Baum v. Golden, 83 N.C. App. 218 (1986)

Nov. 4, 1986 · North Carolina Court of Appeals · No. 8615SC283
83 N.C. App. 218


No. 8615SC283

(Filed 4 November 1986)

Husband and Wife § 11.1; Judgments § 37.3— provisions of separation agreement — prior action — no res judicata

Where a judgment was obtained against plaintiff for the cost of jewelry and stones supplied to plaintiff and defendant in a jewelry business which they maintained while married, and plaintiff then brought this action for indem*219nification from defendant on the ground that the parties’ separation agreement provided that defendant would satisfy the debt for the merchandise, a prior action between the parties involving enforcement of the separation agreement was not res judicata in this indemnification action, since defendant brought the prior action to enforce a provision of the separation agreement pertaining to real property; plaintiff answered defendant’s complaint averring as an affirmative defense that defendant had breached the agreement by refusing to discharge the indebtedness to the jewelry supplier and he therefore should be relieved of his obligation to perform under the separation agreement; and plaintiffs claim for indemnification due to the judgment obtained against him was not put in issue.

Appeal by plaintiff from Preston, Judge. Judgment entered 4 December 1985 in Superior Court, ORANGE County. Heard in the Court of Appeals 22 August 1986.

Plaintiff, Walter Baum (hereinafter Mr. Baum), and defendant, Carolista Fletcher Golden (hereinafter Ms. Golden), were formerly married. During their marriage the parties operated a jewelry business in Chapel Hill, North Carolina, known as “Caro-lista Jewelry Designers” and a jewelry business located in Dare County, North Carolina, known as “Baum Jewelry Company.” In the course of their business Ralph Burke Dawson delivered jewels, on consignment, to the parties at their places of business. On 13 June 1980, the parties entered into a contract of separation. In pertinent part paragraph 16 of the contract of separation provided the following:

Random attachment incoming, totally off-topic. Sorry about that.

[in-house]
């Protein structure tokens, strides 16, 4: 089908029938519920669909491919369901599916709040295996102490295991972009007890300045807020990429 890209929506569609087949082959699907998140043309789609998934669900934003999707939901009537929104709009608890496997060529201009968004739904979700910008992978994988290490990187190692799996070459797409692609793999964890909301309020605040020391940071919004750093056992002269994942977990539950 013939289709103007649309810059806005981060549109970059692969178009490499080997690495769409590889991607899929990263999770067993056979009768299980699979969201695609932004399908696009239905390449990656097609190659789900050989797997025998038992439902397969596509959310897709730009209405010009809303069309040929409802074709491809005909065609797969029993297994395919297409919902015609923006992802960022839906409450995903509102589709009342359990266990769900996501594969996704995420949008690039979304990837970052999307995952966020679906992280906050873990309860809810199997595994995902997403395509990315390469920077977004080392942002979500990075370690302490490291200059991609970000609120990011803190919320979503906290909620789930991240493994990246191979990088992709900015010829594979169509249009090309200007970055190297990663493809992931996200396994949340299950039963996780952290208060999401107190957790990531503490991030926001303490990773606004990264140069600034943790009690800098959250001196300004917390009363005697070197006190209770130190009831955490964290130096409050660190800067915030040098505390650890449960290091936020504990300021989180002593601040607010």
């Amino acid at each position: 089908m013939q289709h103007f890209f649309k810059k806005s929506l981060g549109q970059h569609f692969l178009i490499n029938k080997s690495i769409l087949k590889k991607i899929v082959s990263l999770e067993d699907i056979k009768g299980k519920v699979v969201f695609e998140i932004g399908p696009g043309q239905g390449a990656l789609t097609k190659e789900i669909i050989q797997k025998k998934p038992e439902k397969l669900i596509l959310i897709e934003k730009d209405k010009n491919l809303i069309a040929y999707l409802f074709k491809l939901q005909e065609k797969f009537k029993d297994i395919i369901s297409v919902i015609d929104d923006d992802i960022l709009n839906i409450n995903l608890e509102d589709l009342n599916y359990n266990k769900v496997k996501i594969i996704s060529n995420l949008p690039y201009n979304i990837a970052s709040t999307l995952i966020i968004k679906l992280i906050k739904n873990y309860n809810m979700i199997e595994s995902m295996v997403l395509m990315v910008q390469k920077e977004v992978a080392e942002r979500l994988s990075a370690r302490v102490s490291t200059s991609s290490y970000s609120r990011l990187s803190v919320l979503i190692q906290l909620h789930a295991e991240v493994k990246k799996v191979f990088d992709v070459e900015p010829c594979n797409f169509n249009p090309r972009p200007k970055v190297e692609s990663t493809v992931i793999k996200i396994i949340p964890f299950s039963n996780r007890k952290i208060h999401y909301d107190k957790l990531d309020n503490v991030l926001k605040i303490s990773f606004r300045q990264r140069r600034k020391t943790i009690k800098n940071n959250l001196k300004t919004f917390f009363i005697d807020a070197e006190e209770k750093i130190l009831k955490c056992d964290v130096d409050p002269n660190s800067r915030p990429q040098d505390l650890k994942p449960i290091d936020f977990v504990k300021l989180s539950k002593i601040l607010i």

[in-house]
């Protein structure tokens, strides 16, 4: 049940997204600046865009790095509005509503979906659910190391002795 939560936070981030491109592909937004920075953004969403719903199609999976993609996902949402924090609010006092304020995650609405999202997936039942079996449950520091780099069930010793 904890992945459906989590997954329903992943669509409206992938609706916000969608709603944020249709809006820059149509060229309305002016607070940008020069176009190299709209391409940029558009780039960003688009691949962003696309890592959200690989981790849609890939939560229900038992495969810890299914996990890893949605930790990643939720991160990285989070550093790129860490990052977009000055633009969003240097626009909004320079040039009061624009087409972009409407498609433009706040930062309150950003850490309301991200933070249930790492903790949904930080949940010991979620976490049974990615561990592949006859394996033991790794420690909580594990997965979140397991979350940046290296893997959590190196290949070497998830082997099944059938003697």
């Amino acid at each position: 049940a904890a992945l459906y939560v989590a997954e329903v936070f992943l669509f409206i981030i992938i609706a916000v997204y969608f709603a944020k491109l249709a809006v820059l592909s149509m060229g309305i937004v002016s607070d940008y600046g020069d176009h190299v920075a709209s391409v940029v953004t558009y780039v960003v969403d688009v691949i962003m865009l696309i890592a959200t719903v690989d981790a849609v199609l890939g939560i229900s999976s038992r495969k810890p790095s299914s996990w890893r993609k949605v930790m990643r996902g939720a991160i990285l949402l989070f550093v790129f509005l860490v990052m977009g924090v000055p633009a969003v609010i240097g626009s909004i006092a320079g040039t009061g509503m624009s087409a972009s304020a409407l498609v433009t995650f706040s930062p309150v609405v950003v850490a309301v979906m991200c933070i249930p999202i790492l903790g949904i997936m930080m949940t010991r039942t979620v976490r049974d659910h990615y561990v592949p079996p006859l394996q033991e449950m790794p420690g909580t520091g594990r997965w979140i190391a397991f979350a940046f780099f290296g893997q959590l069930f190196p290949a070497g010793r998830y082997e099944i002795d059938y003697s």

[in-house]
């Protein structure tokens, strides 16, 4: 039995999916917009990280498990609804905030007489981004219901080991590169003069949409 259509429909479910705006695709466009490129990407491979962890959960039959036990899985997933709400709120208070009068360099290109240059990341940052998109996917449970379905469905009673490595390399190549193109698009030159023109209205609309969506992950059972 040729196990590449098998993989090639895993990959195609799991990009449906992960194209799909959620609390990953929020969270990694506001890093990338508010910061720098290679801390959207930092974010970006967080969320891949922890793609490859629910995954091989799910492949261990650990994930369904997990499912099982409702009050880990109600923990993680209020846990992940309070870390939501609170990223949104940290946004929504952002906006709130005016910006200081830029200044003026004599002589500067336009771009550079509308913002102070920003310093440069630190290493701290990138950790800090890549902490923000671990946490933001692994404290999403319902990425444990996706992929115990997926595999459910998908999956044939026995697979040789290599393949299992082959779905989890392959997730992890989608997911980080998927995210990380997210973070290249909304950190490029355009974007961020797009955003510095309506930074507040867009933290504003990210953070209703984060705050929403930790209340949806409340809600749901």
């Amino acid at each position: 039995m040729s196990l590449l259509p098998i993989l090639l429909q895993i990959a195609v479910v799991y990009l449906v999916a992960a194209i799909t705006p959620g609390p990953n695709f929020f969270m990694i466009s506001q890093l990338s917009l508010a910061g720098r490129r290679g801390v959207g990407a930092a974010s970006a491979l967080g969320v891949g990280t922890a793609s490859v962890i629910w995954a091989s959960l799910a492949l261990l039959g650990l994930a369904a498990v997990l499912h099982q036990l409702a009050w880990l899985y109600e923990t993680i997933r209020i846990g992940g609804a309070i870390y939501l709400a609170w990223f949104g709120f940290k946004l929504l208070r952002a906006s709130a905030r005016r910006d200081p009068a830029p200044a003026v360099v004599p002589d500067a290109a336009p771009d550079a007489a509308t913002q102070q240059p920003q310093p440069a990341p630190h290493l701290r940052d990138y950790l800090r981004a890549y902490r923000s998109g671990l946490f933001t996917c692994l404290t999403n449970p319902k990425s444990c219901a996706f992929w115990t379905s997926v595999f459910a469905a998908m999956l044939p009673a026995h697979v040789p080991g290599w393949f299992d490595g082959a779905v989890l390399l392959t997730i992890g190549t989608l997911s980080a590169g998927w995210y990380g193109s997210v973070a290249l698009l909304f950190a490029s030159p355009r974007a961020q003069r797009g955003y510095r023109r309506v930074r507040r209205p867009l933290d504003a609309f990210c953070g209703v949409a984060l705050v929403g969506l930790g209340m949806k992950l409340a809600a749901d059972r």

The wife shall be fully responsible for the business indebtedness to Ralph Burke Dawson and this account shall be satisfied in full at the discretion of the said RALPH BURKE Dawson.

On 15 December 1980, Ms. Golden instituted a separate action against Mr. Baum in Dare County seeking specific performance of a provision in the contract of separation regarding real property (80CVS324). Mr. Baum answered Ms. Golden’s complaint and averred, inter alia, as an affirmative defense, that Ms. Golden had breached paragraph 16 of the separation agreement by refusing to discharge the indebtedness owed to Ralph Burke Dawson (80CVS324). Case number 80CVS324 was submitted to a jury. When case number 80CVS324 was submitted to the jury one of the issues submitted was as follows: *220Did Plaintiff [defendant herein], Carolista Fletcher, breach the separation agreement dated June 13, 1980?